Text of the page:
Pickles applied the handbrake but it did not work. With the train now gathering speed downhill Pickles and the fireman decided that discretion was the better part of valour and leapt off the footplate. The engine continued its descent, going faster every second until, failing to negotiate a left-hand curve, it toppled and fell gracefully over the side of the mountain.
Climbers coming up the mountain towards Clogwyn later commented that they thought they saw a huge boulder falling towards them. In fact it was the runaway engine that was now tumbling down the mountainside.
Back on the track things did not get any easier. The two carriages, now minus their engine, also gathered speed until, at last, the automatic brakes slammed on and they came to a graceful halt.
Unfortunately, one passenger, a Mr Ellis Roberts of Llanberis, had witnessed the driver and fireman leap off the engine and, with the carriages in which he sat also out of control, he thought he would do the same. Unfortunately, he was not so lucky as William Pickles. He smashed his head on the rocks and debris alongside the line, being so badly injured that he died a few days later.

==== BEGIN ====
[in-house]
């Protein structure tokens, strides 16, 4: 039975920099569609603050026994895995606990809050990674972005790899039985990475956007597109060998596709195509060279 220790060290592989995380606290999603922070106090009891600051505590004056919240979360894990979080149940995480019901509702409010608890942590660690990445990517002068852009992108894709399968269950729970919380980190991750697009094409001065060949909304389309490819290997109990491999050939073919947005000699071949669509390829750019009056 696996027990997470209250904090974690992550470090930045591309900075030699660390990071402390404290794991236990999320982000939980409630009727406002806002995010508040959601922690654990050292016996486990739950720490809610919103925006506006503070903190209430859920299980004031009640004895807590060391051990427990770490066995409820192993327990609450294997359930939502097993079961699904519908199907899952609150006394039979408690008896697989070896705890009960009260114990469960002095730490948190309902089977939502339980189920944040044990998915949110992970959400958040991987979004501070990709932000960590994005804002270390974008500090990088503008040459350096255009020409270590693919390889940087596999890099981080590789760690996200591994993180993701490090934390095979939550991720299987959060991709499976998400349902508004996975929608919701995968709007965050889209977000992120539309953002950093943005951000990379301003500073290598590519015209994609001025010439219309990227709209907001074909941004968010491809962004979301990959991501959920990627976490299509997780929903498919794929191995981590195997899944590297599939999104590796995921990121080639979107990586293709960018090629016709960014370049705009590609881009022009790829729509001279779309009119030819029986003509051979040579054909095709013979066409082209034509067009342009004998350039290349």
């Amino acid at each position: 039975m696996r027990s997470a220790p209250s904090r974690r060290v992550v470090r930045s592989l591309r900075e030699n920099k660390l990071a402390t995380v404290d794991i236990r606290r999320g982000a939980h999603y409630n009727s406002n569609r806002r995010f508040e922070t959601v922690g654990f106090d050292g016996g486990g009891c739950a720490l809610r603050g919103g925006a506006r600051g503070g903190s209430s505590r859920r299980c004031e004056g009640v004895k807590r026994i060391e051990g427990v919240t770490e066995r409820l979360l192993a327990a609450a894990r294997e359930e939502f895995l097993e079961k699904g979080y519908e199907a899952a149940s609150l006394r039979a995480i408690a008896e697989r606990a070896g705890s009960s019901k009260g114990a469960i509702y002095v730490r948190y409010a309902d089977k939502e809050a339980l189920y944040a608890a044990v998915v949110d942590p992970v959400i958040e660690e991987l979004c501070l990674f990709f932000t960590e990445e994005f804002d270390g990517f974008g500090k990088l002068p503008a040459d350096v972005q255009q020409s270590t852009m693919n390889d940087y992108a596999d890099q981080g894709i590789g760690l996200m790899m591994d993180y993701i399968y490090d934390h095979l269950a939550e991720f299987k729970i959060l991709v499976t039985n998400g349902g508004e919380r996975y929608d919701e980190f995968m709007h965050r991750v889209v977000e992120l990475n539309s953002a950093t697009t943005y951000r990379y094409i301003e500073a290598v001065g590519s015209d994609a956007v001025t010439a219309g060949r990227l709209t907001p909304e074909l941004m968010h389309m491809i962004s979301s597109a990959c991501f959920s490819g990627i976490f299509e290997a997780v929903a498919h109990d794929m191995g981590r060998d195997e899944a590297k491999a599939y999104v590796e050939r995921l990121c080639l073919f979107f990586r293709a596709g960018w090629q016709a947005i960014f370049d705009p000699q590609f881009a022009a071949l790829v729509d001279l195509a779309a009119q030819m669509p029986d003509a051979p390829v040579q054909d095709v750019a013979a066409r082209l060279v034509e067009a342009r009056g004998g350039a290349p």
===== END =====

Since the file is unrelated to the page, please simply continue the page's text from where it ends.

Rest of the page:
As if all that was not enough, the second train now appeared on the scene. Weather conditions were poor with mist over the top half of the mountain and there was no way news of the disaster could be sent to the second train. It ploughed into the rear of the carriages at Clogwyn, de-railing the engine and passenger accommodation. Luckily, there were no serious injuries.
At the subsequent Inquiry the cause of the disaster was stated to be settlement of the track and excess speed due to the weight of the engine and its carriages. Weight for all future trains would have to be reduced. It meant ordering lighter carriages and the introduction of a 'gripper' rail system to improve safety. The line up Snowdon was closed for just over 12 months, no more trains running until 9 April 1897.
Since then the Snowdon Mountain Railway has run continuously, even though passengers were not allowed to travel to the summit during World War Two. Full service was reintroduced in 1946 when, interestingly, due to fuel shortages old army boots were burned in the boilers of the engines. Ex-servicemen on the trains would probably have thought it an appropriate end to those hated pieces of footwear.
The famous Summit Café - for some a boon, for others an eyesore - was demolished in 2006 and a new building, called Hafod Eryri (roughly translated as The High House of Snowdon) opened in the summer of 2009.
Snowdon by Monika Buczma
Passengers still regularly travel up the line, enjoying the engine and the trip as much as the scenery. It remains one of the great Welsh experiences for any visitor but most of them will never have heard about the disaster that befell the line on opening day.
BBC Wales Nature has a gallery with fantastic images of Snowdonia for you to explore.
Phil Carradice will be on The Roy Noble Show on Radio Wales, today, Wednesday 6 April just after 2.30pm. Phil will be chatting with Roy about the Mountain Railway Disaster. You can listen live to Radio Wales on the BBC Radio Wales player.